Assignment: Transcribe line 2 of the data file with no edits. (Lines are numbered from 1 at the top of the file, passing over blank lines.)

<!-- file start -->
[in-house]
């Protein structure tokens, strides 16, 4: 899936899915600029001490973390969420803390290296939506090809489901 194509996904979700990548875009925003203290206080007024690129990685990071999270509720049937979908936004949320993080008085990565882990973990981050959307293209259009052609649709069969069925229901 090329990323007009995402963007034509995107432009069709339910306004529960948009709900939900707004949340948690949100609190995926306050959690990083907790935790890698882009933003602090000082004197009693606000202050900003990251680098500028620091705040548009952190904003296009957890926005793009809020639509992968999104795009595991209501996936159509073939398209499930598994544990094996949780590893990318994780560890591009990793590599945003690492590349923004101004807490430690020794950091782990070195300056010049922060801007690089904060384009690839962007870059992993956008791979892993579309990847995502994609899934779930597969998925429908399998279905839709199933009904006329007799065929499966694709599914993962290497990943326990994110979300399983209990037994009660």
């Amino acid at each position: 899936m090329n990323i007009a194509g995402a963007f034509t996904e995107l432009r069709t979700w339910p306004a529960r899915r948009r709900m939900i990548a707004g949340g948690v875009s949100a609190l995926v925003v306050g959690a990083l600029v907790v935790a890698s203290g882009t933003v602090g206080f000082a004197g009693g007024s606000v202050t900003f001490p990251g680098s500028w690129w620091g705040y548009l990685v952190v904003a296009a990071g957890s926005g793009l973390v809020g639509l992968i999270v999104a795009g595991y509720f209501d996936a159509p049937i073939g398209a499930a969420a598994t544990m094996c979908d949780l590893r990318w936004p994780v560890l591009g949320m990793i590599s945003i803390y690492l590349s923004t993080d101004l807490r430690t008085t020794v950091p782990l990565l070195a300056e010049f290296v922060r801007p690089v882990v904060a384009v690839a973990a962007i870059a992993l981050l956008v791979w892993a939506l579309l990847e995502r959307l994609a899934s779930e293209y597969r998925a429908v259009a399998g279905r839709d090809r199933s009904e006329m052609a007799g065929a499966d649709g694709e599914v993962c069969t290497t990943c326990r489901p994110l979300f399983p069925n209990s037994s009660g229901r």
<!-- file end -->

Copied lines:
């Protein structure tokens, strides 16, 4: 899936899915600029001490973390969420803390290296939506090809489901 194509996904979700990548875009925003203290206080007024690129990685990071999270509720049937979908936004949320993080008085990565882990973990981050959307293209259009052609649709069969069925229901 090329990323007009995402963007034509995107432009069709339910306004529960948009709900939900707004949340948690949100609190995926306050959690990083907790935790890698882009933003602090000082004197009693606000202050900003990251680098500028620091705040548009952190904003296009957890926005793009809020639509992968999104795009595991209501996936159509073939398209499930598994544990094996949780590893990318994780560890591009990793590599945003690492590349923004101004807490430690020794950091782990070195300056010049922060801007690089904060384009690839962007870059992993956008791979892993579309990847995502994609899934779930597969998925429908399998279905839709199933009904006329007799065929499966694709599914993962290497990943326990994110979300399983209990037994009660």